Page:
Over Counter Medications and Epilepsy
Do over-the-counter (OTC) drugs affect seizures?
- A few medicines that you can get without a prescription (called over-the-counter or OTC medicines) can potentially increase seizures in people with epilepsy. They could even trigger a seizure for the first time. The most common OTC medicine that could do this is probably diphenhydramine, the active ingredient in medicines like Benadryl, which is used for colds, allergies, and promoting sleep.
- Also, some OTC cold medicines may lower the threshold for seizures, for example cold medicines with pseudoephedrine.
- If you have epilepsy, ask your pharmacist or doctor for recommendations about using OTC medicines.
You should also talk to your doctor before you start using any herbal medicines. Just because they come from nature does not necessarily mean they are safe for you to use.
Other common medicines (even aspirin in some cases) can increase the unwanted side effects of your seizure medicines or increase seizures by changing the level of medication in your blood.
Learn More About Seizure Medicines
What OTC medications are considered safe for use by people with epilepsy?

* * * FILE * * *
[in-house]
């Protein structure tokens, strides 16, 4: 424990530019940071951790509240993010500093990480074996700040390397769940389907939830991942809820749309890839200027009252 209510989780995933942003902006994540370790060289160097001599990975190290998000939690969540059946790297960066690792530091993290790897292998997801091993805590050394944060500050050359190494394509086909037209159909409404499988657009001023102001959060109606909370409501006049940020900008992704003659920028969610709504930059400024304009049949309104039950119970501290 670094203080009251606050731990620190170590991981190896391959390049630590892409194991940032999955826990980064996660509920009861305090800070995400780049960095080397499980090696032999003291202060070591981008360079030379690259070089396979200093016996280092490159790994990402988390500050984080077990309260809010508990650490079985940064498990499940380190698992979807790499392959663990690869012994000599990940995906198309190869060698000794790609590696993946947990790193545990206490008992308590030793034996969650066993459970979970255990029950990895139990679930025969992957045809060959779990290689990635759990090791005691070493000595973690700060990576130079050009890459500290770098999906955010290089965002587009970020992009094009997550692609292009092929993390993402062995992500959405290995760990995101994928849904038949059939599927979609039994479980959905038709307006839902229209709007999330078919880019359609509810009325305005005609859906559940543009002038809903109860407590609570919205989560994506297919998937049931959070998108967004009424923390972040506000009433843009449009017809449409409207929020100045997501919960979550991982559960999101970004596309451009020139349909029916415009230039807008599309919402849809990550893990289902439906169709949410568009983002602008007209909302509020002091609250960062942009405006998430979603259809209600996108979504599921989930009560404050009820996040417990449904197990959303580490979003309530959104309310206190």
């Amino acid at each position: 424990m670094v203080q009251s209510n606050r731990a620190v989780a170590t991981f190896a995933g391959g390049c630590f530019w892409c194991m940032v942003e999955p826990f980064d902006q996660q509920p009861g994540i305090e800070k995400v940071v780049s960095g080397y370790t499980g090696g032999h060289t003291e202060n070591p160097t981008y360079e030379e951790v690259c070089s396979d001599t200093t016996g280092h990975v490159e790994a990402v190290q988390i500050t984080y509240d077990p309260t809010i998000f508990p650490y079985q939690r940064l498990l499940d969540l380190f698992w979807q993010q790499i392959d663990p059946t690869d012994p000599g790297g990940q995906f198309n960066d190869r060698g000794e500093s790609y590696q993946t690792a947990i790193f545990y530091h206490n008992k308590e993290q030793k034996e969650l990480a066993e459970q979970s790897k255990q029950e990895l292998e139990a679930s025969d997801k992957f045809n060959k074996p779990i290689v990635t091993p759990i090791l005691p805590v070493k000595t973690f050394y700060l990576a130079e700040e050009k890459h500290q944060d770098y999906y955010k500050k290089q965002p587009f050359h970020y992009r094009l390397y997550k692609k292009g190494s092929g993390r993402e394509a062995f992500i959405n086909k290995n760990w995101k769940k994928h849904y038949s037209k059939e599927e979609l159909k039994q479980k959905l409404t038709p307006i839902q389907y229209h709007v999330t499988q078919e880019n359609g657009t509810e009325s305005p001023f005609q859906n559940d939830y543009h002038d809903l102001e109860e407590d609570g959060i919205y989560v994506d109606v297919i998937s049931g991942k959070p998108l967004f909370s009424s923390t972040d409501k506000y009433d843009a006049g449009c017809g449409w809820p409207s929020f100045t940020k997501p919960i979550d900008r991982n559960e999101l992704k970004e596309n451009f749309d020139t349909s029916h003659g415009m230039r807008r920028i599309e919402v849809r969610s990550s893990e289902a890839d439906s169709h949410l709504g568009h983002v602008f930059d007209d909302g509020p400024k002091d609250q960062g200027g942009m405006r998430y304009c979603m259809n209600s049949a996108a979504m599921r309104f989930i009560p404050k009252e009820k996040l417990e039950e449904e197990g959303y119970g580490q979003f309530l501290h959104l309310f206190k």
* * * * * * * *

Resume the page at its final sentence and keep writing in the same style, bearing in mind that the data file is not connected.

- Medicines for runny and stuffed noses containing pseudoephedrine or phenylephrine appear to be relatively safe, but there are reports of seizures caused by these drugs too. Read the labels and talk to your health care provider.
- Nasal saline sprays are safe to use for runny or stuffed noses from allergies or colds.
- For aches and pains, acetaminophen (such as Tylenol, Panadol, Excedrin Aspirin Free) is probably the safest medication.
- Aspirin also appears safe, but it should not be given to children.
Epilepsy centers provide you with a team of specialists to help you diagnose your epilepsy and explore treatment options.
Find in-depth information on anti-seizure medications so you know what to ask your doctor.
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